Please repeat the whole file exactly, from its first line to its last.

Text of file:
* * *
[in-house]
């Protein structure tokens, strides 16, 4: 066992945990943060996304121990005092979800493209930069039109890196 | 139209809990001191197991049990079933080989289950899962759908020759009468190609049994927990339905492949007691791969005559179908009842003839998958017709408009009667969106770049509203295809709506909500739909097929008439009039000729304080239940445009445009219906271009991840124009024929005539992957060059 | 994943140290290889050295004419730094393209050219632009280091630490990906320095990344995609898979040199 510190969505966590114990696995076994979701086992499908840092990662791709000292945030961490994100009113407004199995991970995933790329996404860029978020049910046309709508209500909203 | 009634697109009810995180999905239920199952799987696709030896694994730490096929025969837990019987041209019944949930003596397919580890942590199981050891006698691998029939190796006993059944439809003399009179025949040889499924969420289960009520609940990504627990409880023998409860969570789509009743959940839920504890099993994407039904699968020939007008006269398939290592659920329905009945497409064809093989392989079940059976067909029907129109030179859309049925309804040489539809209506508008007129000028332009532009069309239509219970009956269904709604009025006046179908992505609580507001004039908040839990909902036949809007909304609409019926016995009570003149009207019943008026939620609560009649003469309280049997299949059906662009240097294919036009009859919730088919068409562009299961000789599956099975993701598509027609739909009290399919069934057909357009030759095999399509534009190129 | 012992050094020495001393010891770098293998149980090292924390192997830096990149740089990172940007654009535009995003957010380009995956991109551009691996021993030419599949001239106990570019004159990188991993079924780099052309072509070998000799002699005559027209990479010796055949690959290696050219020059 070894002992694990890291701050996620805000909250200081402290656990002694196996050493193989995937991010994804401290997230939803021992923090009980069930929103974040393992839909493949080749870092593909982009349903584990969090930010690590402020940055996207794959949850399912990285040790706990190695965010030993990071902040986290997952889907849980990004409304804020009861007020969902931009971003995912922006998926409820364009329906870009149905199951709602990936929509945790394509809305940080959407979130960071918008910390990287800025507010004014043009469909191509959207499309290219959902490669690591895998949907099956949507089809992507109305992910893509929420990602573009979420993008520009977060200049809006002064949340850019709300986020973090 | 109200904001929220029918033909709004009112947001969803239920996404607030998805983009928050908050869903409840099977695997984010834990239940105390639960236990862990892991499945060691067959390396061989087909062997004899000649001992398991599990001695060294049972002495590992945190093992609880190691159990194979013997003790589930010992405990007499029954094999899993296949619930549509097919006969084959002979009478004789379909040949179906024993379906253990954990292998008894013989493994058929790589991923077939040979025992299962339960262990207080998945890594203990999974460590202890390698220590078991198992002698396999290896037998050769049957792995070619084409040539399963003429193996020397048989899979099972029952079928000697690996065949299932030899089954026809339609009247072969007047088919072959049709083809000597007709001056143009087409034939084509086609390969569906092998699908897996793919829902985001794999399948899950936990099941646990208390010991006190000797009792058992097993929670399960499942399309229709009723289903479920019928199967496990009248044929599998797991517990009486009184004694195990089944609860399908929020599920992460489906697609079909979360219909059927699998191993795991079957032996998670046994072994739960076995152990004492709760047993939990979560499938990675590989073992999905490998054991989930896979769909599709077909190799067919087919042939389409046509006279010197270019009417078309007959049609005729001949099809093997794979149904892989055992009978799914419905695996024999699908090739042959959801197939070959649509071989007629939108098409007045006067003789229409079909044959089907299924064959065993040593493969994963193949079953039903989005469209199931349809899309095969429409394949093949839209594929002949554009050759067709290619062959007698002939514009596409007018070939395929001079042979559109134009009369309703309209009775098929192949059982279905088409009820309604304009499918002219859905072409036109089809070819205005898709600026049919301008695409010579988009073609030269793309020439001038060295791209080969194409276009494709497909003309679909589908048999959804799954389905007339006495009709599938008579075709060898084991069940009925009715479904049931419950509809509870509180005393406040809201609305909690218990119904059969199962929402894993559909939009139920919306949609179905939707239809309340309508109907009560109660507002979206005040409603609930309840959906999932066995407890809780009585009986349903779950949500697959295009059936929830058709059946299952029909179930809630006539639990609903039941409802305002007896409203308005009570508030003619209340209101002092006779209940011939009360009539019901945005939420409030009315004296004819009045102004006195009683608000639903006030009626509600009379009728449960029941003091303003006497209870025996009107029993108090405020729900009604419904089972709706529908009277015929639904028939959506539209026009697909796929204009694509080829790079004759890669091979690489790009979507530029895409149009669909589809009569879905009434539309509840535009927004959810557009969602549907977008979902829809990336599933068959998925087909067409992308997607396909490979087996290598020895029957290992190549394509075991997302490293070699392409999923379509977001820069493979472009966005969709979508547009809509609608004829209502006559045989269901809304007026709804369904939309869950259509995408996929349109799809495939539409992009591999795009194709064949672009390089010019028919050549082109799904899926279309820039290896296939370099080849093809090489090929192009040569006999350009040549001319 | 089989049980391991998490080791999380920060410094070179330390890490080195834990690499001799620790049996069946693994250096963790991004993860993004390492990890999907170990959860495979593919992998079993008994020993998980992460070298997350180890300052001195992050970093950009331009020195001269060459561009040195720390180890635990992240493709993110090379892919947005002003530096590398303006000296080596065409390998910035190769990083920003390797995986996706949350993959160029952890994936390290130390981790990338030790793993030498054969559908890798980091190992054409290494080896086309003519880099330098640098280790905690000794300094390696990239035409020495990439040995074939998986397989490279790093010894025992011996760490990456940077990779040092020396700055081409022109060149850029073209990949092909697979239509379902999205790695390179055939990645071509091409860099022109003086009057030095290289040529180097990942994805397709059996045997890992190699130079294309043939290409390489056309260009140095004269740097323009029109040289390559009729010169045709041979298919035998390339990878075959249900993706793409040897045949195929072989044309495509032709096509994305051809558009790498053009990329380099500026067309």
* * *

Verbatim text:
[in-house]
């Protein structure tokens, strides 16, 4: 066992945990943060996304121990005092979800493209930069039109890196 | 139209809990001191197991049990079933080989289950899962759908020759009468190609049994927990339905492949007691791969005559179908009842003839998958017709408009009667969106770049509203295809709506909500739909097929008439009039000729304080239940445009445009219906271009991840124009024929005539992957060059 | 994943140290290889050295004419730094393209050219632009280091630490990906320095990344995609898979040199 510190969505966590114990696995076994979701086992499908840092990662791709000292945030961490994100009113407004199995991970995933790329996404860029978020049910046309709508209500909203 | 009634697109009810995180999905239920199952799987696709030896694994730490096929025969837990019987041209019944949930003596397919580890942590199981050891006698691998029939190796006993059944439809003399009179025949040889499924969420289960009520609940990504627990409880023998409860969570789509009743959940839920504890099993994407039904699968020939007008006269398939290592659920329905009945497409064809093989392989079940059976067909029907129109030179859309049925309804040489539809209506508008007129000028332009532009069309239509219970009956269904709604009025006046179908992505609580507001004039908040839990909902036949809007909304609409019926016995009570003149009207019943008026939620609560009649003469309280049997299949059906662009240097294919036009009859919730088919068409562009299961000789599956099975993701598509027609739909009290399919069934057909357009030759095999399509534009190129 | 012992050094020495001393010891770098293998149980090292924390192997830096990149740089990172940007654009535009995003957010380009995956991109551009691996021993030419599949001239106990570019004159990188991993079924780099052309072509070998000799002699005559027209990479010796055949690959290696050219020059 070894002992694990890291701050996620805000909250200081402290656990002694196996050493193989995937991010994804401290997230939803021992923090009980069930929103974040393992839909493949080749870092593909982009349903584990969090930010690590402020940055996207794959949850399912990285040790706990190695965010030993990071902040986290997952889907849980990004409304804020009861007020969902931009971003995912922006998926409820364009329906870009149905199951709602990936929509945790394509809305940080959407979130960071918008910390990287800025507010004014043009469909191509959207499309290219959902490669690591895998949907099956949507089809992507109305992910893509929420990602573009979420993008520009977060200049809006002064949340850019709300986020973090 | 109200904001929220029918033909709004009112947001969803239920996404607030998805983009928050908050869903409840099977695997984010834990239940105390639960236990862990892991499945060691067959390396061989087909062997004899000649001992398991599990001695060294049972002495590992945190093992609880190691159990194979013997003790589930010992405990007499029954094999899993296949619930549509097919006969084959002979009478004789379909040949179906024993379906253990954990292998008894013989493994058929790589991923077939040979025992299962339960262990207080998945890594203990999974460590202890390698220590078991198992002698396999290896037998050769049957792995070619084409040539399963003429193996020397048989899979099972029952079928000697690996065949299932030899089954026809339609009247072969007047088919072959049709083809000597007709001056143009087409034939084509086609390969569906092998699908897996793919829902985001794999399948899950936990099941646990208390010991006190000797009792058992097993929670399960499942399309229709009723289903479920019928199967496990009248044929599998797991517990009486009184004694195990089944609860399908929020599920992460489906697609079909979360219909059927699998191993795991079957032996998670046994072994739960076995152990004492709760047993939990979560499938990675590989073992999905490998054991989930896979769909599709077909190799067919087919042939389409046509006279010197270019009417078309007959049609005729001949099809093997794979149904892989055992009978799914419905695996024999699908090739042959959801197939070959649509071989007629939108098409007045006067003789229409079909044959089907299924064959065993040593493969994963193949079953039903989005469209199931349809899309095969429409394949093949839209594929002949554009050759067709290619062959007698002939514009596409007018070939395929001079042979559109134009009369309703309209009775098929192949059982279905088409009820309604304009499918002219859905072409036109089809070819205005898709600026049919301008695409010579988009073609030269793309020439001038060295791209080969194409276009494709497909003309679909589908048999959804799954389905007339006495009709599938008579075709060898084991069940009925009715479904049931419950509809509870509180005393406040809201609305909690218990119904059969199962929402894993559909939009139920919306949609179905939707239809309340309508109907009560109660507002979206005040409603609930309840959906999932066995407890809780009585009986349903779950949500697959295009059936929830058709059946299952029909179930809630006539639990609903039941409802305002007896409203308005009570508030003619209340209101002092006779209940011939009360009539019901945005939420409030009315004296004819009045102004006195009683608000639903006030009626509600009379009728449960029941003091303003006497209870025996009107029993108090405020729900009604419904089972709706529908009277015929639904028939959506539209026009697909796929204009694509080829790079004759890669091979690489790009979507530029895409149009669909589809009569879905009434539309509840535009927004959810557009969602549907977008979902829809990336599933068959998925087909067409992308997607396909490979087996290598020895029957290992190549394509075991997302490293070699392409999923379509977001820069493979472009966005969709979508547009809509609608004829209502006559045989269901809304007026709804369904939309869950259509995408996929349109799809495939539409992009591999795009194709064949672009390089010019028919050549082109799904899926279309820039290896296939370099080849093809090489090929192009040569006999350009040549001319 | 089989049980391991998490080791999380920060410094070179330390890490080195834990690499001799620790049996069946693994250096963790991004993860993004390492990890999907170990959860495979593919992998079993008994020993998980992460070298997350180890300052001195992050970093950009331009020195001269060459561009040195720390180890635990992240493709993110090379892919947005002003530096590398303006000296080596065409390998910035190769990083920003390797995986996706949350993959160029952890994936390290130390981790990338030790793993030498054969559908890798980091190992054409290494080896086309003519880099330098640098280790905690000794300094390696990239035409020495990439040995074939998986397989490279790093010894025992011996760490990456940077990779040092020396700055081409022109060149850029073209990949092909697979239509379902999205790695390179055939990645071509091409860099022109003086009057030095290289040529180097990942994805397709059996045997890992190699130079294309043939290409390489056309260009140095004269740097323009029109040289390559009729010169045709041979298919035998390339990878075959249900993706793409040897045949195929072989044309495509032709096509994305051809558009790498053009990329380099500026067309």